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S54 Crankshaft Sensor Testing
 
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Pelican Technical Article:

S54 Crankshaft Sensor Testing

Nick Czerula

Time:

2 hours2 hrs

Tab:

$130

Talent:

***

Tools:

Set of sockets, 5mm Allen bit, flathead screwdriver, DVOM

Applicable Models:

BMW E46 M3 Coupe/Conv (2001-06)
BMW Z4 Coupe/Conv (2006-08)

Parts Required:

Crankshaft position sensor, sealing O-ring, crankshaft sensor fastener

Hot Tip:

Work with a cool engine

Performance Gain:

Car will start and run well

Complementary Modification:

Repair oil leak from faulty crankshaft sensor sealing O-ring

The digital motor electronics (DME) engine management systems in BMW Z4 vehicles uses the engine control module (ECM) to control fuel injection, ignition and other important drivetrain functions. The ECM sequentially triggers the fuel injectors to spray fuel into the intake ports and then, a split-second later, triggers the ignition coils to fire the spark plugs. This sequence of events is timed by using the crankshaft position. Using the signal from the crankshaft sensor, the ECM "knows" which cylinder is ready for fuel intake and then, later, for ignition.

The crankshaft position sensor is located near (below) the starter motor, mounted in the engine block (crankcase). The sensor reads a toothed reluctor wheel mounted to the end of the crankshaft. It then sends a signal to the DME used to identify cylinder location. If this signal is missing, for example from a faulty crankshaft sensor, then the engine will not start. You can consider the signal from the crankshaft sensor the RPM signal for the DME.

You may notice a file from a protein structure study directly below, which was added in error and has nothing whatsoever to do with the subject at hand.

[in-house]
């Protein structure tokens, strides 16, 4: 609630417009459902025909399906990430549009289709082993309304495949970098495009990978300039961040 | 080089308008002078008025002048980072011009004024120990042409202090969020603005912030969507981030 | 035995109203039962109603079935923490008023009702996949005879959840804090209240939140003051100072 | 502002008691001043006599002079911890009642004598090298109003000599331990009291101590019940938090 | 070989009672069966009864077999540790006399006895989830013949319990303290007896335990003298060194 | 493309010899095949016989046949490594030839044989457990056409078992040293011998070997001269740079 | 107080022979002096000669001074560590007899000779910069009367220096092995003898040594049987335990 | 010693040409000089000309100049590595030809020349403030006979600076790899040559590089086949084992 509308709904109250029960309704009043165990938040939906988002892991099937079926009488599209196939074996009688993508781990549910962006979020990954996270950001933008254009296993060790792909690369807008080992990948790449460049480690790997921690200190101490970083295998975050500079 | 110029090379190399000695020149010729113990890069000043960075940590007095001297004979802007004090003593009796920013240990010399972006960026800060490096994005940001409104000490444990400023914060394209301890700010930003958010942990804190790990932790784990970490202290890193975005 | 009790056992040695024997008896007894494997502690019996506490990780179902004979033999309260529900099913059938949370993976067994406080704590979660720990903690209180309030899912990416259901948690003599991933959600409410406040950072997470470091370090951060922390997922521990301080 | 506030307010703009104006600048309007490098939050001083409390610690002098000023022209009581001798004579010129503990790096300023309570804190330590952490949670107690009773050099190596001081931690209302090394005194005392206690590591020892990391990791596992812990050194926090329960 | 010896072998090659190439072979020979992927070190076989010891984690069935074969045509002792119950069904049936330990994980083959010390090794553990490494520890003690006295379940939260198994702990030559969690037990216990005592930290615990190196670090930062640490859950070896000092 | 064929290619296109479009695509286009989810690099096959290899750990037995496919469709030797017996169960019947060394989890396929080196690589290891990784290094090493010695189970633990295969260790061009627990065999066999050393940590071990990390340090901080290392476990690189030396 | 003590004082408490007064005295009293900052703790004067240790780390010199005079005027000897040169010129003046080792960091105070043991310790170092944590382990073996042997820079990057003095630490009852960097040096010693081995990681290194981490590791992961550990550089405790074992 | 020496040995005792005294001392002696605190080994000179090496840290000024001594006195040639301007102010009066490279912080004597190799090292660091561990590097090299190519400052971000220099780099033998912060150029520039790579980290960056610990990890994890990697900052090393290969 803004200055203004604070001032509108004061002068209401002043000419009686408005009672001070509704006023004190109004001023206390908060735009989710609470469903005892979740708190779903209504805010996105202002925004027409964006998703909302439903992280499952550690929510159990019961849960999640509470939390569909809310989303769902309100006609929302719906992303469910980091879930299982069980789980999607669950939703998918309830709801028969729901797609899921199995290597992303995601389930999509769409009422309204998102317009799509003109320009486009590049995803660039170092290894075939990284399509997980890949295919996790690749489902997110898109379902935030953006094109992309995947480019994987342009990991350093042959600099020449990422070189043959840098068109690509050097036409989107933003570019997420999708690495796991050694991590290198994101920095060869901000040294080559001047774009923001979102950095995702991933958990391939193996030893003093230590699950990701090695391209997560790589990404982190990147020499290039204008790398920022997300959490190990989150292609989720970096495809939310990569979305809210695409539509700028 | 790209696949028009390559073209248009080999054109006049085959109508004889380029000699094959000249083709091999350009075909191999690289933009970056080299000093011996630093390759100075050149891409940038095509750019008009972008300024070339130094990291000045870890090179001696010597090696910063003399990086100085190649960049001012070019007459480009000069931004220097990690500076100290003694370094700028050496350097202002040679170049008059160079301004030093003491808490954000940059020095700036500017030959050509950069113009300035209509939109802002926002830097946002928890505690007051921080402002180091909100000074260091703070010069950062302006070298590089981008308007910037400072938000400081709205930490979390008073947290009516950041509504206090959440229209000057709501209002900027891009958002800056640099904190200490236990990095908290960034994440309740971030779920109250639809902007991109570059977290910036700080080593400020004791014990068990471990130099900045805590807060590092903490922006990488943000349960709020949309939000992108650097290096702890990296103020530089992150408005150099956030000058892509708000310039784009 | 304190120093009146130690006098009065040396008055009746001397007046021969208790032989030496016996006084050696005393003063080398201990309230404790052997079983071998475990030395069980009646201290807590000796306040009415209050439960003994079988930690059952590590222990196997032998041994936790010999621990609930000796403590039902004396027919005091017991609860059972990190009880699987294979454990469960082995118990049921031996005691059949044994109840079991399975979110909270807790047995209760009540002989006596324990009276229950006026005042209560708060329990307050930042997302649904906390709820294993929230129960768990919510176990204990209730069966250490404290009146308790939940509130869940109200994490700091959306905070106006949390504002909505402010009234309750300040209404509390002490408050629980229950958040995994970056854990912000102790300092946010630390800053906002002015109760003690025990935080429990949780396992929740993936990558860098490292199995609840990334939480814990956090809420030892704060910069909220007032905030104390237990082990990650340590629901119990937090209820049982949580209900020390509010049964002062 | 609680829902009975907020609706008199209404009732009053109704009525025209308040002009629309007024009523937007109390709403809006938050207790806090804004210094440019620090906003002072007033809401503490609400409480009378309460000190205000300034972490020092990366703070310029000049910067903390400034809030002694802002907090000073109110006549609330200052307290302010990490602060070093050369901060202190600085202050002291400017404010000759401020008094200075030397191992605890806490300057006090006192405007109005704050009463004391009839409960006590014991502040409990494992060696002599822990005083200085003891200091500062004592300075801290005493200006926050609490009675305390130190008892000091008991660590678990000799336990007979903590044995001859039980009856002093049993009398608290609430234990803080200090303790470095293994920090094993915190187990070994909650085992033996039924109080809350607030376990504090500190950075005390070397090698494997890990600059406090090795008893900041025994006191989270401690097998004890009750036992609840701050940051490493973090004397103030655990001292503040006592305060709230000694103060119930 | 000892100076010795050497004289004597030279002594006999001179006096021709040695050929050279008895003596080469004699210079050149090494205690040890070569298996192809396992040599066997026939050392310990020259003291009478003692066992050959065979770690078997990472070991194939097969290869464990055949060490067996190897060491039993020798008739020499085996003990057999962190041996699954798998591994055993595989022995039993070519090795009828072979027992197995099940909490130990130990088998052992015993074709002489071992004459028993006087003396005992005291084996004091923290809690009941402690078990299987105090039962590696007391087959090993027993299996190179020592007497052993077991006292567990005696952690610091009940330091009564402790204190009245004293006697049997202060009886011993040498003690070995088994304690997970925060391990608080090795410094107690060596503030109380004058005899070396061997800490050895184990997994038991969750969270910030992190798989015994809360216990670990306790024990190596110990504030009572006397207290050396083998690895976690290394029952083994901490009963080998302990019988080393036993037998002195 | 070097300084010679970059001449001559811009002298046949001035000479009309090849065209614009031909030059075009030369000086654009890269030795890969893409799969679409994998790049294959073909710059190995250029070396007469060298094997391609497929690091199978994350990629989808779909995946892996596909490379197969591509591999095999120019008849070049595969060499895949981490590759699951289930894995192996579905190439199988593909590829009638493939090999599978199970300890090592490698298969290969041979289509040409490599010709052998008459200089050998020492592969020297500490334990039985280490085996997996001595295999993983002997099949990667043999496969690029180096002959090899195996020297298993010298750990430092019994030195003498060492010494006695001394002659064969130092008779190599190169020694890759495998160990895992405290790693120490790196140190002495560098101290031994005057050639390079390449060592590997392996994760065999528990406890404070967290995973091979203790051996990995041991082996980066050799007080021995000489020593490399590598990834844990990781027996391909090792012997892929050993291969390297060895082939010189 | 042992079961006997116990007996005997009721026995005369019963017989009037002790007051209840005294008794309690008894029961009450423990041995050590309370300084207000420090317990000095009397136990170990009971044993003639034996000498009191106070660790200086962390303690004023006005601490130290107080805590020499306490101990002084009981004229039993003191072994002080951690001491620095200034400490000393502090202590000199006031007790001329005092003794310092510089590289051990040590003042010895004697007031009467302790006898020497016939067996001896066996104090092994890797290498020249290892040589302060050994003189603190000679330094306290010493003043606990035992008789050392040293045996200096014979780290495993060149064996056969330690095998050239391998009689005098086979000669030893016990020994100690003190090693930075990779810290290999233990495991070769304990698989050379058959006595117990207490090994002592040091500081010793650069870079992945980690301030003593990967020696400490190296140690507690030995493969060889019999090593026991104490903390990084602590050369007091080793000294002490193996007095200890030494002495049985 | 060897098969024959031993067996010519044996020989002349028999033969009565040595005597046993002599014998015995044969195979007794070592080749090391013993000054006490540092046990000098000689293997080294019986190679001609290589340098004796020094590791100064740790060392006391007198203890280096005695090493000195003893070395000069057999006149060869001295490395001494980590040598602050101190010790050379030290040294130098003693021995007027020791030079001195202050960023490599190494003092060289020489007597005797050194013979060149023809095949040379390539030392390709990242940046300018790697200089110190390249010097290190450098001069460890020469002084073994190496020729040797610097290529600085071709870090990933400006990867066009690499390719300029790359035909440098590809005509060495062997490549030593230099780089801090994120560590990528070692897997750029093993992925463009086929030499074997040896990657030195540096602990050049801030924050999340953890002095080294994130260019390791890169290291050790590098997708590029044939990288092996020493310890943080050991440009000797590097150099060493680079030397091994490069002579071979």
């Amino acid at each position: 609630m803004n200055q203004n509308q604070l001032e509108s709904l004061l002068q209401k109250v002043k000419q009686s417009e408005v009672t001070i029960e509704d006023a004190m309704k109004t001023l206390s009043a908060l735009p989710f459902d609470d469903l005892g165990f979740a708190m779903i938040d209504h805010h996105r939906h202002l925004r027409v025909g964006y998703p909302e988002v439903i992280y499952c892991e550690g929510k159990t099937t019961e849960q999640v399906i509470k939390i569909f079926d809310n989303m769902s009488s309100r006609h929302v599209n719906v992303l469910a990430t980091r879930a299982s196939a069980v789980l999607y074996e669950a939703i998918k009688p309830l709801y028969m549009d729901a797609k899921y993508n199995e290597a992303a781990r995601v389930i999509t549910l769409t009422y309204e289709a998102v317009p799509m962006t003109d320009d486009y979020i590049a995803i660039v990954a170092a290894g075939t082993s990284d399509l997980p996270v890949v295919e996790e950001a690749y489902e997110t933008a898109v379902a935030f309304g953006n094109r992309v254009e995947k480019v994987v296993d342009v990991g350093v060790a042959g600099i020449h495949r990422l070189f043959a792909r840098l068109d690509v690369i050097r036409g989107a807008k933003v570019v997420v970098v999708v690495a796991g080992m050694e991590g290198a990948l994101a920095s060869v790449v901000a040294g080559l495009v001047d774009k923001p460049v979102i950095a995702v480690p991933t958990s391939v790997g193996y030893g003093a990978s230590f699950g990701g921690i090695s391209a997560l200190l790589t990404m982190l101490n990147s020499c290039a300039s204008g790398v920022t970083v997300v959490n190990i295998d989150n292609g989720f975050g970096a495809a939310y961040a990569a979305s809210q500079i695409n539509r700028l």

BMW Z4M models use an inductive style sensor. The crankshaft sensor is constructed of a permanent magnet with a coil around it. The magnetic field strength changes when a toothed wheel passes through the magnetic field of the magnet. This changing of the magnetic field induces a voltage in the coil. This voltage is what is used by the DME to determine engine positon and speed. In this article, I'll go over the steps involved with testing the crankshaft position sensor on BMW Z4M models. Other models are different as they use a Hall-Effect style sensor. I will show you a few different ways to go about this.

Keep in mind that when your car was serviced before, parts may have been replaced with different size fasteners used in the replacement. The sizes of the nuts and bolts we give may be different from what you have, so be prepared with different size sockets and wrenches.

Protect your eyes, hands and body from fluids, dust and debris while working on your vehicle. If working with the electrical system, disconnect the battery before beginning. Always catch fluids in appropriate containers and properly dispose of any fluid waste. Recycle parts, packaging and fluids when possible. Do not work on your vehicle if you feel the task is beyond your ability.

Vehicle models change and evolve as they grow older, so the vehicle shown in our illustrations may vary slightly from yours. If something seems different, let us know and share your info to help other users. Questions or want to add to the article? Leave a comment below. When leaving a comment, please leave your vehicle information.